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@ericandrewlewis
Last active Jan 3, 2016
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Custom CSS in WordPress, editable in the Customizer

Custom CSS in WordPress, editable in the Customizer

This is an example of how to use the Customizer API to allow users to draft content, using Custom CSS as an example. See the code below.

Let's walk through how it works.

First, we'll choose the data storage strategy for custom CSS. Since CSS has a lot to do with the theme, we'll implement this as a theme modification. Let's output the CSS stored in the theme modification in wp_head. Of course, we'll escape this as html to sanitize the output.

add_action( 'wp_head', function() {
	?><style>
	<?php echo esc_html( get_theme_mod( 'custom_css' ) ) ?>
	</style><?php
});

Now, we need to rig up the Customizer to do things appropriately.

customize_register is an action that is triggered on all Customizer requests — the Customizer frame, preview requests, and save requests. On this action we'll register our Customizer objects.

We'll first create a section with the $wp_customize object's facade methods.

$wp_customize->add_section( 'custom_css', array(
	'title' => __( 'Custom CSS' ),
	'description' => __( 'Add custom CSS here' ),
	'priority' => 160,
	'capability' => 'edit_theme_options',
) );

A section is a container for UI controls in the control pane. We give it a few bits of information. The section is named custom_css. Title and description to give the user context about the section, a high priority so the section renders below default sections like Site Identity, and a capability to limit the section to display to users who can edit theme options.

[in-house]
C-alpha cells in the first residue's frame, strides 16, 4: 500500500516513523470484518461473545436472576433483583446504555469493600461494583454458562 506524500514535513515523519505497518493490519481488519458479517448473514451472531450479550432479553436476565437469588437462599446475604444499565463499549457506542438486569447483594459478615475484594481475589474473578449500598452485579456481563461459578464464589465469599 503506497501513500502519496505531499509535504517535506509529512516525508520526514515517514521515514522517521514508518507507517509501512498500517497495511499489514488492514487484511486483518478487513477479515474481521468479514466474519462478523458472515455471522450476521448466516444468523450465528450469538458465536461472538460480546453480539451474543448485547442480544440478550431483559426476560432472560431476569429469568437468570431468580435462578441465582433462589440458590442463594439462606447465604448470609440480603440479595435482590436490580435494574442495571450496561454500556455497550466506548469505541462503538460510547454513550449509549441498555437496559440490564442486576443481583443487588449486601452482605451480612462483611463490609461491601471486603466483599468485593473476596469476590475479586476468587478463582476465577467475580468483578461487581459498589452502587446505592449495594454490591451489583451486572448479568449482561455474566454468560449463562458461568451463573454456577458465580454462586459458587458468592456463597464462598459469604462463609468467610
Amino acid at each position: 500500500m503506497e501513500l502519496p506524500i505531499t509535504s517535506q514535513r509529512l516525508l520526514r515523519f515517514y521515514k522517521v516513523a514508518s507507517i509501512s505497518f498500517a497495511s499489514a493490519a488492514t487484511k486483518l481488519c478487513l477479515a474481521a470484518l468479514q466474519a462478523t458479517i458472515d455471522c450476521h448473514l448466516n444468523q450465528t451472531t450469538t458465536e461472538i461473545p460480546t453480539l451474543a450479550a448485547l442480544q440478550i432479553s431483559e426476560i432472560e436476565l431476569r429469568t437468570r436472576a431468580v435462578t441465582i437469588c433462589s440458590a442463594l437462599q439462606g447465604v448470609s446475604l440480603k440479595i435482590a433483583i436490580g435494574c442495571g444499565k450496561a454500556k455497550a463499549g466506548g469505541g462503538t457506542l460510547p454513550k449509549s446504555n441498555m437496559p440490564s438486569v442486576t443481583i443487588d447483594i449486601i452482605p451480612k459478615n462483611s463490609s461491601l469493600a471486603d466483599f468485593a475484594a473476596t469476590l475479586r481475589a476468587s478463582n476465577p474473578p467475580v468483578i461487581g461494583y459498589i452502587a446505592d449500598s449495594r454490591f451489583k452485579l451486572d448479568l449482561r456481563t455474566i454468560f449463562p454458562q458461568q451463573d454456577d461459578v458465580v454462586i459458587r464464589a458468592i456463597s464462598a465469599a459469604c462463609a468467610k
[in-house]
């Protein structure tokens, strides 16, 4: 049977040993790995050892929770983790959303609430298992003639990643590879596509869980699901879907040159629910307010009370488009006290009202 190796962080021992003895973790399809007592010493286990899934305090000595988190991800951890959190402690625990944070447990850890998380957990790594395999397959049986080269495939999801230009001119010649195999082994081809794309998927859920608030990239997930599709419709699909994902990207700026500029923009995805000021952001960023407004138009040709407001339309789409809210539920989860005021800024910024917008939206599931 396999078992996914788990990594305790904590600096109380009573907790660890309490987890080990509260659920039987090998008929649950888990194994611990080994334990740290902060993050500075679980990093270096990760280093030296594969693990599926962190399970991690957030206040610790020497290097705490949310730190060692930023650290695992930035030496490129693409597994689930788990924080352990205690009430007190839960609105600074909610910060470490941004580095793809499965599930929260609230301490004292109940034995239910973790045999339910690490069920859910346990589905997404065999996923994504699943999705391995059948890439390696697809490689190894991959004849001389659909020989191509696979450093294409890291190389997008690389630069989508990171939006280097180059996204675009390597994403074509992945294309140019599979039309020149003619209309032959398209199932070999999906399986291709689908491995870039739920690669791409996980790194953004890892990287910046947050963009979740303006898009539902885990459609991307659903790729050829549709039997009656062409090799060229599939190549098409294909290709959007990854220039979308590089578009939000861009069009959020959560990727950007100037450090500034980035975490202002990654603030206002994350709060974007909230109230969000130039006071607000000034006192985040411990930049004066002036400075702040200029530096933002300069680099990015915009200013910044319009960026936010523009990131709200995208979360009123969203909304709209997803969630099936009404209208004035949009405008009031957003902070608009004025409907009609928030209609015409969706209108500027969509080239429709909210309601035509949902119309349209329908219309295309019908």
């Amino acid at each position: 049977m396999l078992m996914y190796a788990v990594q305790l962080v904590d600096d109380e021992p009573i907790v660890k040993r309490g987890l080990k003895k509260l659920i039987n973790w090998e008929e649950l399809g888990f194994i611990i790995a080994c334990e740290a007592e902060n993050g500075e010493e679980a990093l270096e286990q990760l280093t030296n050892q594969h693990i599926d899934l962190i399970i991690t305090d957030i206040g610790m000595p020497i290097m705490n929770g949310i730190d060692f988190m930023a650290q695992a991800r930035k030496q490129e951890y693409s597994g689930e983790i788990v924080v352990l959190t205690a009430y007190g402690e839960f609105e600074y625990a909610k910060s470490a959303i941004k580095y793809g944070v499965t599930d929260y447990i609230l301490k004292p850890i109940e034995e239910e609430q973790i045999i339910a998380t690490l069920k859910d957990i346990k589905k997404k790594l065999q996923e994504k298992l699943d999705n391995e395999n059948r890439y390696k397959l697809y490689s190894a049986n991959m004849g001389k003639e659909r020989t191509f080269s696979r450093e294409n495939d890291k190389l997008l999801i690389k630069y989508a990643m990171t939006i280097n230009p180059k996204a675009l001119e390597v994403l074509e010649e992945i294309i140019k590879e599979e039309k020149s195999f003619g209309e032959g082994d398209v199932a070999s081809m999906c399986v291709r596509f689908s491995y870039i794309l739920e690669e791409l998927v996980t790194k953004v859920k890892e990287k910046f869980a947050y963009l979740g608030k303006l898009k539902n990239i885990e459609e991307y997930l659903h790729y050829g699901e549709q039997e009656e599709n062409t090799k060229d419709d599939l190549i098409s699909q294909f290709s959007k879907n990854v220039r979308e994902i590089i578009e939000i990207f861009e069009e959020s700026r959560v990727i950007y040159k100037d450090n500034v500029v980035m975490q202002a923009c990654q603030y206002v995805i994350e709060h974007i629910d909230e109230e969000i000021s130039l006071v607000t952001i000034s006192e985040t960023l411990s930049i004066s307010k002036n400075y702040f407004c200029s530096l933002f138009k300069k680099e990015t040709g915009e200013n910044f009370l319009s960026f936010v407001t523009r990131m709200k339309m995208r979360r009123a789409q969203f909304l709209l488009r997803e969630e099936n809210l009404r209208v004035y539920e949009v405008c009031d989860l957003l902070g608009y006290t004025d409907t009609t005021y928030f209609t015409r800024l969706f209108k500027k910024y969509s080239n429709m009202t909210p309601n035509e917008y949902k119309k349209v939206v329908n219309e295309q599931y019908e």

Next, we'll create a setting.

$wp_customize->add_setting( 'custom_css', array(
	'default' => '',
	// disallow HTML in the CSS to avoid script-injection.
	'sanitize_callback' => 'wp_filter_nohtml_kses',
) );

A setting handles data-related tasks: storing the drafted state, filtering the value in the preview request, saving the data. We'll give the setting a name of custom_css. We'll also supply a sanizitation callback to avoid script injection. This will be triggered before saving the value to the database.

Next, we'll create a control.

$wp_customize->add_control( 'custom_css', array(
	'label' => __( 'Custom Theme CSS' ),
	'type' => 'textarea',
	'section' => 'custom_css',
) );

A control creates the UI elements for editing the value of the setting. We supply the setting name custom_css to bind the control to the setting we created. We also give the section name custom_css so the UI control is dropped into the section container we created. We give it a label to give the user context, and a type of textarea, which will give the user a <textarea> to edit the custom css in.

<?php
/**
* Output the custom css in the <head> of the theme.
*/
add_action( 'wp_head', function() {
?><style>
<?php echo esc_html( get_theme_mod( 'custom_css' ) ) ?>
</style><?php
});
/**
* Register a section, setting and control for custom css with the Customizer API.
*/
add_action( 'customize_register', function( $manager ) {
global $wp_customize;
// Add a section in the Customizer control pane below
// core sections.
$wp_customize->add_section( 'custom_css', array(
'title' => __( 'Custom CSS' ),
'description' => __( 'Add custom CSS here' ),
'priority' => 160,
'capability' => 'edit_theme_options',
) );
// Create a setting object for the custom css,
// which will have the type of `theme_mod`.
$wp_customize->add_setting( 'custom_css', array(
'default' => '',
// disallow HTML in the CSS to avoid script-injection.
'sanitize_callback' => 'wp_filter_nohtml_kses',
) );
// Create the control for editing the CSS.
$wp_customize->add_control( 'custom_css', array(
'label' => __( 'Custom Theme CSS' ),
'type' => 'textarea',
'section' => 'custom_css',
) );
}, 12, 1 );
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